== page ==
Im Focus: Explanation for puzzling quantum oscillations has been found

So-called quantum many-body scars allow quantum systems to stay out of equilibrium much longer, explaining experiment | Study published in Nature Physics

Recently, researchers from Harvard and MIT succeeded in trapping a record 53 atoms and individually controlling their quantum state, realizing what is called a...

Im Focus: Dozens of binaries from Milky Way's globular clusters could be detectable by LISA

Next-generation gravitational wave detector in space will complement LIGO on Earth

The historic first detection of gravitational waves from colliding black holes far outside our galaxy opened a new window to understanding the universe. A...

Im Focus: Entangled atoms shine in unison

A team led by Austrian experimental physicist Rainer Blatt has succeeded in characterizing the quantum entanglement of two spatially separated atoms by observing their light emission. This fundamental demonstration could lead to the development of highly sensitive optical gradiometers for the precise measurement of the gravitational field or the earth's magnetic field.

The age of quantum technology has long been heralded. Decades of research into the quantum world have led to the development of methods that make it possible...

Im Focus: Computer-Designed Customized Regenerative Heart Valves

Cardiovascular tissue engineering aims to treat heart disease with prostheses that grow and regenerate. Now, researchers from the University of Zurich, the Technical University Eindhoven and the Charité Berlin have successfully implanted regenerative heart valves, designed with the aid of computer simulations, into sheep for the first time.

Producing living tissue or organs based on human cells is one of the main research fields in regenerative medicine. Tissue engineering, which involves growing...

Im Focus: Light-induced superconductivity under high pressure

A team of scientists of the Max Planck Institute for the Structure and Dynamics of Matter (MPSD) at the Center for Free-Electron Laser Science in Hamburg investigated optically-induced superconductivity in the alkali-doped fulleride K3C60under high external pressures. This study allowed, on one hand, to uniquely assess the nature of the transient state as a superconducting phase. In addition, it unveiled the possibility to induce superconductivity in K3C60 at temperatures far above the -170 degrees Celsius hypothesized previously, and rather all the way to room temperature. The paper by Cantaluppi et al has been published in Nature Physics.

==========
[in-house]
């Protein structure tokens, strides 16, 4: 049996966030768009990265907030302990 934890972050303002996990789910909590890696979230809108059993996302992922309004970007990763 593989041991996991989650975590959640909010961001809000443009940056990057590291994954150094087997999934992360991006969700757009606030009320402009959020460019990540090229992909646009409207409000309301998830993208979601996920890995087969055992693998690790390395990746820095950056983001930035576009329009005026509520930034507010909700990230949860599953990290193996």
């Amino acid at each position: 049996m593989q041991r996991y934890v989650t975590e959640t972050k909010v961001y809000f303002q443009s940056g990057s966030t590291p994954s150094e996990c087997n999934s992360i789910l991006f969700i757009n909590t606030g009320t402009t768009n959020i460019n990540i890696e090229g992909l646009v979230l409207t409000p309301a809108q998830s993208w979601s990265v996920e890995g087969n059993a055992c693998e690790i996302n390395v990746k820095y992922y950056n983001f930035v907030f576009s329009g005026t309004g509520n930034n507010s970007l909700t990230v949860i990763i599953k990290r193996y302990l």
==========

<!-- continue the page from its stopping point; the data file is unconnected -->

Unlike ordinary metals, superconductors have the unique capability of transporting electrical currents without any loss. Nowadays, their technological...

All Focus news of the innovation-report >>>

Anzeige

Anzeige

VideoLinks
Industry & Economy
Event News

Save the date: Forum European Neuroscience – 07-11 July 2018 in Berlin, Germany

02.05.2018 | Event News

Invitation to the upcoming "Current Topics in Bioinformatics: Big Data in Genomics and Medicine"

13.04.2018 | Event News

Unique scope of UV LED technologies and applications presented in Berlin: ICULTA-2018

12.04.2018 | Event News

 
Latest News

Supersonic waves may help electronics beat the heat

18.05.2018 | Power and Electrical Engineering

Keeping a Close Eye on Ice Loss

18.05.2018 | Information Technology

CrowdWater: An App for Flood Research

18.05.2018 | Information Technology

VideoLinks
Science & Research
Overview of more VideoLinks >>>